Last Sunday's Countryfile on BBC1 looked at the contribution of game shooting to the rural economy and the impact of Avian Flu (AI) on the sector. Interviews and content from the Rhug Estate in North Wales and from Wiltshire provided a fair and balanced overview of the positive benefits shooting can have for the rural community and the challenges presented by the current outbreak of AI.
I have often found myself in a minority defending the BBC's rural coverage, not that I would ever suggest that it's all good. In fact, I have probably run more complaints about individual BBC programs than anyone else in the rural sector and even managed to win on a few occasions. I also count the complaint about Chris Packham's abuse of rural people in BBC Wildlife Magazine as a victory even though the BBC Trust finally rejected it on the basis that he was a 'recurrent' not a 'regular' BBC presenter and that therefore the BBC's Editorial Guidelines did not apply. Any organisation stooping to such a desperate defence is clearly on the losing side.
Despite those bad examples, however, I would argue from long experience that the majority of BBC programming about rural issues is balanced and the majority of BBC journalists are perfectly fair. It is important to remember that most, if not all, of the programming the BBC puts out is about the countryside, rather than for the rural community. That means that it may well seem superficial or shallow to those of us who have intimate knowledge of rural issues, but that does not mean it is biased. Countryfile can quite often be criticised for this sort of light touch coverage of sometimes serious issues, but it is an enormously successful and long-running Sunday evening format with millions of loyal viewers. The producers clearly know their audience and whilst we might crave something with a bit more depth that does not mean that what is broadcast is not fair.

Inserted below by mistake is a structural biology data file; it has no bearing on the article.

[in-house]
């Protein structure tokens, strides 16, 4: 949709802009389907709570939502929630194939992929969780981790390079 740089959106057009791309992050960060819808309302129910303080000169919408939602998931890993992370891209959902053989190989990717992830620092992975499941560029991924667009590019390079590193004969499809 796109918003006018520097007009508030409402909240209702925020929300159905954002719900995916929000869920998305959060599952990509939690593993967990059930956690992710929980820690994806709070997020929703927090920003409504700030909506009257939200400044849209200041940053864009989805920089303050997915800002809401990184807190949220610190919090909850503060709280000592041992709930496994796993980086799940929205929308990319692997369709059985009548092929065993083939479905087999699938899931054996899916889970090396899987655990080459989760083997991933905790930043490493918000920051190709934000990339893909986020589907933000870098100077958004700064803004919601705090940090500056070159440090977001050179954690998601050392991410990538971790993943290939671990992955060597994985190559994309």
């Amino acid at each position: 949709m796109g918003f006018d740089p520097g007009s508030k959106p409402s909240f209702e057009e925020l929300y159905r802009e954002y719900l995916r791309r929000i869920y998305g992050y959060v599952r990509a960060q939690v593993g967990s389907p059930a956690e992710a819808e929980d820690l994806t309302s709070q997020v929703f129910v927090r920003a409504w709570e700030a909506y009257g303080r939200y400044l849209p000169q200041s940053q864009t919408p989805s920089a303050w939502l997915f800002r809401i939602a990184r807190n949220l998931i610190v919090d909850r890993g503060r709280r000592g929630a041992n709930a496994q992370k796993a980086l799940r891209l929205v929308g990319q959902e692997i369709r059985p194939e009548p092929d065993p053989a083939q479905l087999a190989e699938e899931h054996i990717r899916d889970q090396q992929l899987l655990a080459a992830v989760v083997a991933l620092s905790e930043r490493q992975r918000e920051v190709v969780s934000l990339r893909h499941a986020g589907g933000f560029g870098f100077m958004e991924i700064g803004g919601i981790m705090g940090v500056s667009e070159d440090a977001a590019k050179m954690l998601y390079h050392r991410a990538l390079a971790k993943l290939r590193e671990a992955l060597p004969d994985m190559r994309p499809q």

Equally, there can be a nervousness from those representing activities like game shooting in engaging with the media generally and the BBC in particular, but if we are not willing to make our case we should not be surprised if the media does not make our case for us. In relation to Countryfile's coverage of shooting on Sunday, special credit should go to our Aim to Sustain partners at the National Gamekeepers Organisation and the British Association for Shooting and Conservation who facilitated the filming and whose spokespeople put the case for game shooting so eloquently. Putting your head above the parapet on national media is a brave thing to do, but it is only by this sort of engagement with the media and collaborative working between rural organisations that we can generate the sort of media coverage that changes public attitudes. If you watched Countryfile and would like to say something positive about its depiction of game shooting's value to rural communities, then you can send comments and feedback to the BBC. It is well worth praising our national broadcaster when it gets things right, as well as challenging it when it does not.
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